If you are planning to ignore these signs, you better think again about it. Driving with a bad heater core will cause a lot of overheating as it will reduce the amount of coolant in your car, which can eventually lead to serious engine damage in the middle of an ordinary day.
So, don’t let the small leak go unattended. Keep in mind that it’s also possible that your car may not showcase any of the above-mentioned symptoms for long and still have a bad heater core. That said, in more than 90% of the cases, it will exhibit one or more of these symptoms.
Heater Core Replacement Procedure Explained
A Heater core can be located in different locations in different cars. So, hunting it down can be a tricky affair. Of course, you can take a glance at the owner manual to save some time. Once you know the location, you can work on getting it replaced. As expected, the job of this nature will involve two major steps:
- Removing the Old Heater Core
- Installing the New Heater Core
Removing the Old Heater Core
Assuming that you have figured out where the heater core is located within the hood, make use of a regular screwdriver to get rid of the bolts and screws that are holding it in its place. Also, disconnect the intake and outtake hoses connected to the heater core. This will allow you to remove the existing heater. Of course, make sure that you don’t spill any liquid that’s left in it. For this, you will have to pull it off very carefully.
Installing the New Heater Core
Installing the new heater core will involve the exact opposite steps. You will have to reconnect the intake and outtake hoses to the new heater core, of course, in the proper area. Screw the new heater in place of the old one. Recheck if the fitting is tight and secure. After fitting the new heater core, put back any engine parts that were removed during the process.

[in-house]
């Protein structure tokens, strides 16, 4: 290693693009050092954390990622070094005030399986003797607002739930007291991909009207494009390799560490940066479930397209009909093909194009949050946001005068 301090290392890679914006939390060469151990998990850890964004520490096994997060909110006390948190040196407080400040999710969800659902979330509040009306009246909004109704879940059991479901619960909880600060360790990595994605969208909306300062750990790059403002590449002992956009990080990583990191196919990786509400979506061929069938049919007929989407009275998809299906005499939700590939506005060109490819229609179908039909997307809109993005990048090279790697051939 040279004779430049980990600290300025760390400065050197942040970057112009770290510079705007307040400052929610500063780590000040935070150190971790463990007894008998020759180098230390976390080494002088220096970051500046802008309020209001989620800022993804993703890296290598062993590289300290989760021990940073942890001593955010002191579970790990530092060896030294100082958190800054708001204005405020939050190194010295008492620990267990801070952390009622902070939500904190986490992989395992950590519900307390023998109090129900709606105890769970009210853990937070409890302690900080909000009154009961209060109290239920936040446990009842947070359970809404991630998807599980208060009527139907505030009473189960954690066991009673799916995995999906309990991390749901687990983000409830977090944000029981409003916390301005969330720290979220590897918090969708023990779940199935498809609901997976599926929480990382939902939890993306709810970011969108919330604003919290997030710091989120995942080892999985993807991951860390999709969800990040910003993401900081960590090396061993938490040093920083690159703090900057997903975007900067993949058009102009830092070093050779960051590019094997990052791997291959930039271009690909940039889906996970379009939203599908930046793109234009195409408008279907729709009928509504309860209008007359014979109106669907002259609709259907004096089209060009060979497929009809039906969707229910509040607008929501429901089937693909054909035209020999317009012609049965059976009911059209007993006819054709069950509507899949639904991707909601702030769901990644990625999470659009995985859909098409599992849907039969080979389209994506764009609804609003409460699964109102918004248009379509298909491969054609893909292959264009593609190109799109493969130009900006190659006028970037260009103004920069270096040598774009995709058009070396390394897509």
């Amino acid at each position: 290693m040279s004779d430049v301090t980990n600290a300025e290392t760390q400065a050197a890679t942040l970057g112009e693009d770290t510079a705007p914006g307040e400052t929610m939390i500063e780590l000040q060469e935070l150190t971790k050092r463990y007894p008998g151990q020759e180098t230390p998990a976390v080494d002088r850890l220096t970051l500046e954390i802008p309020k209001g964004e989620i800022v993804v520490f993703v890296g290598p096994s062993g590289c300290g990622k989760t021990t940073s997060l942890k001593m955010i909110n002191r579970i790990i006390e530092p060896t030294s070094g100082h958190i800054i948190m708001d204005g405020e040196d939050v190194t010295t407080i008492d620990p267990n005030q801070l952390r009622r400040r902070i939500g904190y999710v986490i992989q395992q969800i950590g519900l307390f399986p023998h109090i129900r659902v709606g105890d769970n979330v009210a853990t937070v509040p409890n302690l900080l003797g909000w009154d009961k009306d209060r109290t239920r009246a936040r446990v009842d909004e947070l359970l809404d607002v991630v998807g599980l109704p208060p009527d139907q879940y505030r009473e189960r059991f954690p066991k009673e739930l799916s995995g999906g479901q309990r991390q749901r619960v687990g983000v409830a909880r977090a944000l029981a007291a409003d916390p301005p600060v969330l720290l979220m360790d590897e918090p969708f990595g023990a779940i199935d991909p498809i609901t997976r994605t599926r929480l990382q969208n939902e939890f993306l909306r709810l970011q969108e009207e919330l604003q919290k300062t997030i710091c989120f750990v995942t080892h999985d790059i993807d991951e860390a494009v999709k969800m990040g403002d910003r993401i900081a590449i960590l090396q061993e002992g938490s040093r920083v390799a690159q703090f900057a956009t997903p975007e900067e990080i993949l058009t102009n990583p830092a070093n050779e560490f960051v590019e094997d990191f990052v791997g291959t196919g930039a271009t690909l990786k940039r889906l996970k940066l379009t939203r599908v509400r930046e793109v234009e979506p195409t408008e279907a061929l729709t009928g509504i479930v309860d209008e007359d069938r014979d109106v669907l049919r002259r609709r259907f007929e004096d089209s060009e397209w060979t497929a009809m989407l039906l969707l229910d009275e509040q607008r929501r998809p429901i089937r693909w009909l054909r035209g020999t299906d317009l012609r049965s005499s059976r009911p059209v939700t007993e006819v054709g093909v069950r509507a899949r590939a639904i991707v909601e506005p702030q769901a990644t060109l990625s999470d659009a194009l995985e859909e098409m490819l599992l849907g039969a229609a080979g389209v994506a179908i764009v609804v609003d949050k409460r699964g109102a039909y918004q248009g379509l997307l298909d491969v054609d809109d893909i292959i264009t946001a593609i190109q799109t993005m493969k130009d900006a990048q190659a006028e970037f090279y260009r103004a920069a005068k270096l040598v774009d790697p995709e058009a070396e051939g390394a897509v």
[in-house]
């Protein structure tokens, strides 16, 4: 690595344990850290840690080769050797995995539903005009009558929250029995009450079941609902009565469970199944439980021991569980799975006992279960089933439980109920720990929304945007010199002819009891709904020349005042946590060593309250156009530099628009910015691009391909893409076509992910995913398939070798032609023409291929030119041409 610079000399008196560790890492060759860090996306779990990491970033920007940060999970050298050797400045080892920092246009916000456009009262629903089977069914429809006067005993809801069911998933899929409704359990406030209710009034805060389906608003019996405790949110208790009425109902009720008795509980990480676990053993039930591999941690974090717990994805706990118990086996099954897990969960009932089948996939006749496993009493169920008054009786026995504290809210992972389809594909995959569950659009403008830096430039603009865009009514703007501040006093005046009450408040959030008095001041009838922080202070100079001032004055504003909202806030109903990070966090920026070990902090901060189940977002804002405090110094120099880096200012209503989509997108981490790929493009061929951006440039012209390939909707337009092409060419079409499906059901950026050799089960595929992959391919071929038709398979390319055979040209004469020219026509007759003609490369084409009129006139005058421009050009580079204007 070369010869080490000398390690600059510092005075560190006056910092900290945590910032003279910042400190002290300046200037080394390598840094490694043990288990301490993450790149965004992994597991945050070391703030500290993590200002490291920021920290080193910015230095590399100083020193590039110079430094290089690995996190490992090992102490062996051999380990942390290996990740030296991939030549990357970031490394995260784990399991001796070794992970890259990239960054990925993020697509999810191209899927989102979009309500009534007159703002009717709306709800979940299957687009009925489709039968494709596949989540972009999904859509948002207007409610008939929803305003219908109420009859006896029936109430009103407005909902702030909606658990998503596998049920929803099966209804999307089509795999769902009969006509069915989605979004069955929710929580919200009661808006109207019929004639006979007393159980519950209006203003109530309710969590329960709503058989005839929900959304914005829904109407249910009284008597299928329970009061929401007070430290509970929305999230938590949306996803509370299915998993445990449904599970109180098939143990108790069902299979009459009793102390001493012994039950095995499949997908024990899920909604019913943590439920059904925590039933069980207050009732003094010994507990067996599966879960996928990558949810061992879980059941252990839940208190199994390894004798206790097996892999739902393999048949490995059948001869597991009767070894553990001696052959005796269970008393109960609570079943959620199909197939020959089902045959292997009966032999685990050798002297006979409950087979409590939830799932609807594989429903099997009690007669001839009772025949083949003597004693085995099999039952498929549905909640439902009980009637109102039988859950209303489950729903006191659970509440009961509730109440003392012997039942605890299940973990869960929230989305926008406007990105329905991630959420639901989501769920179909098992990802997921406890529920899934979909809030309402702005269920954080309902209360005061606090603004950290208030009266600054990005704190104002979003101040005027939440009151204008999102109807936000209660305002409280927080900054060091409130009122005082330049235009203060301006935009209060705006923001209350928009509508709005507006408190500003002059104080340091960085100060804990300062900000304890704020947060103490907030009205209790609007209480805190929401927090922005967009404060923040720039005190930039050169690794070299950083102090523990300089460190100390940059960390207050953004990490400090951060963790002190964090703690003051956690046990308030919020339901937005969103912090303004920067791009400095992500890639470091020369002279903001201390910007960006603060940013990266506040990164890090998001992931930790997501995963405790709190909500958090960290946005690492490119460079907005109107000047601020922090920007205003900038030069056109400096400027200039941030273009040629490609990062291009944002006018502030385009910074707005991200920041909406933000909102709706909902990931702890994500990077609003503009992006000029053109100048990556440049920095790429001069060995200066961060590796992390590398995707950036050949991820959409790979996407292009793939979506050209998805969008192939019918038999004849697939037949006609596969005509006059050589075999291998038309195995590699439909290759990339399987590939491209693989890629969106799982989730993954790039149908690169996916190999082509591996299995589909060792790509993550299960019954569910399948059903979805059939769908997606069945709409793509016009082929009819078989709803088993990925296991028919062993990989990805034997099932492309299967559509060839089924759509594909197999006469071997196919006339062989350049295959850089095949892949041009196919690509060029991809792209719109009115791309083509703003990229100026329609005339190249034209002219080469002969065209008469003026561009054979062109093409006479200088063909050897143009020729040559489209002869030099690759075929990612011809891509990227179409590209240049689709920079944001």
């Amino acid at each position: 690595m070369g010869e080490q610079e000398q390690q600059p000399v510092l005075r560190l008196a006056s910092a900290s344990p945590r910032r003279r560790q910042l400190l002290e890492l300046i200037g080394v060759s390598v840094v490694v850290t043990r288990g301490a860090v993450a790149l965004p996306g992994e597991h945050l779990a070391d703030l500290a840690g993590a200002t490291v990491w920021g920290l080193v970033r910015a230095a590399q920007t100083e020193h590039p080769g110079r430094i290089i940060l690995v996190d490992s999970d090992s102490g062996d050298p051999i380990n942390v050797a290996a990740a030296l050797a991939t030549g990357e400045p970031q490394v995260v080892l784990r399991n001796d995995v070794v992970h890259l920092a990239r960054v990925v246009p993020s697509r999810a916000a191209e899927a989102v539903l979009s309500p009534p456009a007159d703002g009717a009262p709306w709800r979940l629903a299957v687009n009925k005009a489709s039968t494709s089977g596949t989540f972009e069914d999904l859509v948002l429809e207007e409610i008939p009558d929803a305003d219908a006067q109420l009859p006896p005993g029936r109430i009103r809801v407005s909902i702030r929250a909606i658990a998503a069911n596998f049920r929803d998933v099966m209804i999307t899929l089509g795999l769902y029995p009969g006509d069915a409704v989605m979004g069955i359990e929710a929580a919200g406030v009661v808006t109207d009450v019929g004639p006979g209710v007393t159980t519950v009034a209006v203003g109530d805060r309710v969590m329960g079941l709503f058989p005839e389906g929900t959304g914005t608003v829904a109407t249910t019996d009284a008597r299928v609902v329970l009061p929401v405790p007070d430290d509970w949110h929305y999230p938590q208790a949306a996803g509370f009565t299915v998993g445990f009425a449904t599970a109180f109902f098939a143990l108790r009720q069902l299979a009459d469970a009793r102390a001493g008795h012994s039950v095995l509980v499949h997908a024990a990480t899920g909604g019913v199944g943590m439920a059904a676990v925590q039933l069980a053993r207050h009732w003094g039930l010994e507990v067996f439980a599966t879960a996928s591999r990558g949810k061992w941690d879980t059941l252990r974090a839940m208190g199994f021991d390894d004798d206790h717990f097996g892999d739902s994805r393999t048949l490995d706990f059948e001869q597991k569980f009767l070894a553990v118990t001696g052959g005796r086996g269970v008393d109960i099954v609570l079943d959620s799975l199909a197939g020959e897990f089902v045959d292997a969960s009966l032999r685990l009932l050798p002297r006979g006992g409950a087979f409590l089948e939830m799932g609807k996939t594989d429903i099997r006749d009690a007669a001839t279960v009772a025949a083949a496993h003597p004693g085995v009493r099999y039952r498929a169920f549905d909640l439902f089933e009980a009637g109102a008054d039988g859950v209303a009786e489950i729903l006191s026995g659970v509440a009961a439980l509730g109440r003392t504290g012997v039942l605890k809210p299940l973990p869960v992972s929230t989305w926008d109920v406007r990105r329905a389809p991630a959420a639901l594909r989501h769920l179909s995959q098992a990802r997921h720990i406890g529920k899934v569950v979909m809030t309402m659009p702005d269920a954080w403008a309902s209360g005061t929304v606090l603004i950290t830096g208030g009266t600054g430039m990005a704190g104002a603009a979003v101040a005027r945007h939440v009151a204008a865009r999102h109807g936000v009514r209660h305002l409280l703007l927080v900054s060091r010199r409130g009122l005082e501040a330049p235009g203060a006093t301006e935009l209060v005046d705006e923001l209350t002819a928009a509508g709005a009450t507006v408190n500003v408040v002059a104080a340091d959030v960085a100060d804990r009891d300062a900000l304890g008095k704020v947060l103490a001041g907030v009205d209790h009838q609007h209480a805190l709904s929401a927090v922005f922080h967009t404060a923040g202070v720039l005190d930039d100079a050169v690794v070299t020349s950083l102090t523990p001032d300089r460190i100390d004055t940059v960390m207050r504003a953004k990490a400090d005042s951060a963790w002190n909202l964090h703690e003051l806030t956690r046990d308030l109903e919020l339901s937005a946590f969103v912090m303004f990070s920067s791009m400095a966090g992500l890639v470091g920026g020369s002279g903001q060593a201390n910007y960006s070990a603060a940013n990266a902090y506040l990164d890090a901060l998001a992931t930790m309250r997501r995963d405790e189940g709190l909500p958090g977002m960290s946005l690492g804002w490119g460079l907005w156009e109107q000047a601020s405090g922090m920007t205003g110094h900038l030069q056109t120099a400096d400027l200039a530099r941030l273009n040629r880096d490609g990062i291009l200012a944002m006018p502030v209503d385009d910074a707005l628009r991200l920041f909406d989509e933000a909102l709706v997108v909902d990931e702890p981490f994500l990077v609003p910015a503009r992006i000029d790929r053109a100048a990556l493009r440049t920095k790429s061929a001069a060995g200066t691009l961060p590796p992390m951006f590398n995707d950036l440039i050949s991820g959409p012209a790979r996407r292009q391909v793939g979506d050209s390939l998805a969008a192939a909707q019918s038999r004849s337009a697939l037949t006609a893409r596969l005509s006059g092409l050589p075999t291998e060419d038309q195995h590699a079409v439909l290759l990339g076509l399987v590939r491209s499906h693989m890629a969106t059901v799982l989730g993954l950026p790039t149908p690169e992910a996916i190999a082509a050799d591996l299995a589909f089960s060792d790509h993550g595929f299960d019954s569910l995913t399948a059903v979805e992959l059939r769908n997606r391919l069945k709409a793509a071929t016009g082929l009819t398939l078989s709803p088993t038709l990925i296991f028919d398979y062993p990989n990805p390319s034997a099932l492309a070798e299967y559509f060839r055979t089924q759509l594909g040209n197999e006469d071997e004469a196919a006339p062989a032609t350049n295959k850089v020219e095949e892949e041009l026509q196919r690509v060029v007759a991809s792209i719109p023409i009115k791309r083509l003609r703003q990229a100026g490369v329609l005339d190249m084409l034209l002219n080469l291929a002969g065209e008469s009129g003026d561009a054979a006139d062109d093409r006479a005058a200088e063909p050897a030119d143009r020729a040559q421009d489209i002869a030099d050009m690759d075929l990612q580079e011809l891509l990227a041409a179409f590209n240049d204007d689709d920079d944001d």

Important Information: Not all heater cores are the same. Therefore, you should know the make and model of the car to lay your hands on the correct part. Also, make sure that you are not attempting the job when the engine is still warm. If the car was in use, allow it to cool down for an hour in a shaded area. Believe it or not, this will save you some permanent burn marks.
Saving Money on Heater Core Replacement Cost
An individual who has worked on cars before can get the heater core replaced on his own and save big bucks in the process. But then, this is not something that you should attempt on a weekend just because you had a day off from work. Some degree of experience is the key and not just some free time at hand.
So, attempt a repair if you are at least a weekend mechanic type of person and not someone who is a hardcore office-goer who doesn’t even know where the spark plugs are located. In scenarios where you can’t help yourself, hire a credible mechanic to do the job for you.
At least, you can be sure that he will do a good job, which will save you from the expenses associated with a bad repair job. After all, cheap heater cores and badly installed ones can leak easily, compelling you to spend quite a bit of money on repair/replacement yet again.